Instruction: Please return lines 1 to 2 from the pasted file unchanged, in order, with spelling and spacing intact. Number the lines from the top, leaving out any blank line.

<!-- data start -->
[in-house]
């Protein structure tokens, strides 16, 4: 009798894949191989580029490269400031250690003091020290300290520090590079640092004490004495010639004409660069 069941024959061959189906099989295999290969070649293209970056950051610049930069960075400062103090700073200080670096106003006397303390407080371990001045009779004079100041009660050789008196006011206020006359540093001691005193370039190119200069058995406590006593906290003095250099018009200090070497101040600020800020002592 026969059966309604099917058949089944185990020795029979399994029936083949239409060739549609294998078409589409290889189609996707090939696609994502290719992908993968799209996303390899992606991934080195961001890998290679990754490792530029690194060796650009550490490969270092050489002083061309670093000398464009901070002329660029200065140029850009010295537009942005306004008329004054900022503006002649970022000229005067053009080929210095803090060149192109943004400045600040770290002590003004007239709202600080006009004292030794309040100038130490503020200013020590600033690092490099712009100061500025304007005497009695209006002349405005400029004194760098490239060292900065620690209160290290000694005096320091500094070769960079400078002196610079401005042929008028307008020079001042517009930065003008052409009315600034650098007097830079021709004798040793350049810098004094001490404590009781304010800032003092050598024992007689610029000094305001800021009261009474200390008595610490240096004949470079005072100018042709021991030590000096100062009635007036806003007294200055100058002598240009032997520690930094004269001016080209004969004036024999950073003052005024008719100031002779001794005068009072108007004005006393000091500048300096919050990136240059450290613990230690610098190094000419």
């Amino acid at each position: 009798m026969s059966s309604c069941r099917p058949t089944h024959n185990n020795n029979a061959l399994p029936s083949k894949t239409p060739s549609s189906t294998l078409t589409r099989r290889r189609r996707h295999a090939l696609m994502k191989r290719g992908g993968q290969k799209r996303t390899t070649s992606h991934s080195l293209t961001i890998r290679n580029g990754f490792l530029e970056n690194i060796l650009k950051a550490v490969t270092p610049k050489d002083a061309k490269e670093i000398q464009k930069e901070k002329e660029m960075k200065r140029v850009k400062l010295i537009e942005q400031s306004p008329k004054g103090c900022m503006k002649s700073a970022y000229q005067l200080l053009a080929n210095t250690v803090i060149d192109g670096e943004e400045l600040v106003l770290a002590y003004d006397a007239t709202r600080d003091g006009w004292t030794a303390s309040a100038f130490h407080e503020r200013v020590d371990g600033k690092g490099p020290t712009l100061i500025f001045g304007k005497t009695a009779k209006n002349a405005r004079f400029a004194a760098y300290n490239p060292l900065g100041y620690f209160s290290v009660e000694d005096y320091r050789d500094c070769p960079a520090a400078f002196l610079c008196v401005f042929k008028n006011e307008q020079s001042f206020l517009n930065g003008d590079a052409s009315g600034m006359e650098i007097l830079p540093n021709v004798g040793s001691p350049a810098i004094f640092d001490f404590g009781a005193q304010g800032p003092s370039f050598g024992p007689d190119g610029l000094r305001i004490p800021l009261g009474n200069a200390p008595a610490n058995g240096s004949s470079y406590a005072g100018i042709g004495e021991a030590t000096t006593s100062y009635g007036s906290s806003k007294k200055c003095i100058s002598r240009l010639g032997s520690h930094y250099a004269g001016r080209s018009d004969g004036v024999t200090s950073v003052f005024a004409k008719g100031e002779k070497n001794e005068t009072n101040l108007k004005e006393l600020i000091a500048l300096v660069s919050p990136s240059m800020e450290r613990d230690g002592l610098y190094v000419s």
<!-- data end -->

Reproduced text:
[in-house]
């Protein structure tokens, strides 16, 4: 009798894949191989580029490269400031250690003091020290300290520090590079640092004490004495010639004409660069 069941024959061959189906099989295999290969070649293209970056950051610049930069960075400062103090700073200080670096106003006397303390407080371990001045009779004079100041009660050789008196006011206020006359540093001691005193370039190119200069058995406590006593906290003095250099018009200090070497101040600020800020002592 026969059966309604099917058949089944185990020795029979399994029936083949239409060739549609294998078409589409290889189609996707090939696609994502290719992908993968799209996303390899992606991934080195961001890998290679990754490792530029690194060796650009550490490969270092050489002083061309670093000398464009901070002329660029200065140029850009010295537009942005306004008329004054900022503006002649970022000229005067053009080929210095803090060149192109943004400045600040770290002590003004007239709202600080006009004292030794309040100038130490503020200013020590600033690092490099712009100061500025304007005497009695209006002349405005400029004194760098490239060292900065620690209160290290000694005096320091500094070769960079400078002196610079401005042929008028307008020079001042517009930065003008052409009315600034650098007097830079021709004798040793350049810098004094001490404590009781304010800032003092050598024992007689610029000094305001800021009261009474200390008595610490240096004949470079005072100018042709021991030590000096100062009635007036806003007294200055100058002598240009032997520690930094004269001016080209004969004036024999950073003052005024008719100031002779001794005068009072108007004005006393000091500048300096919050990136240059450290613990230690610098190094000419």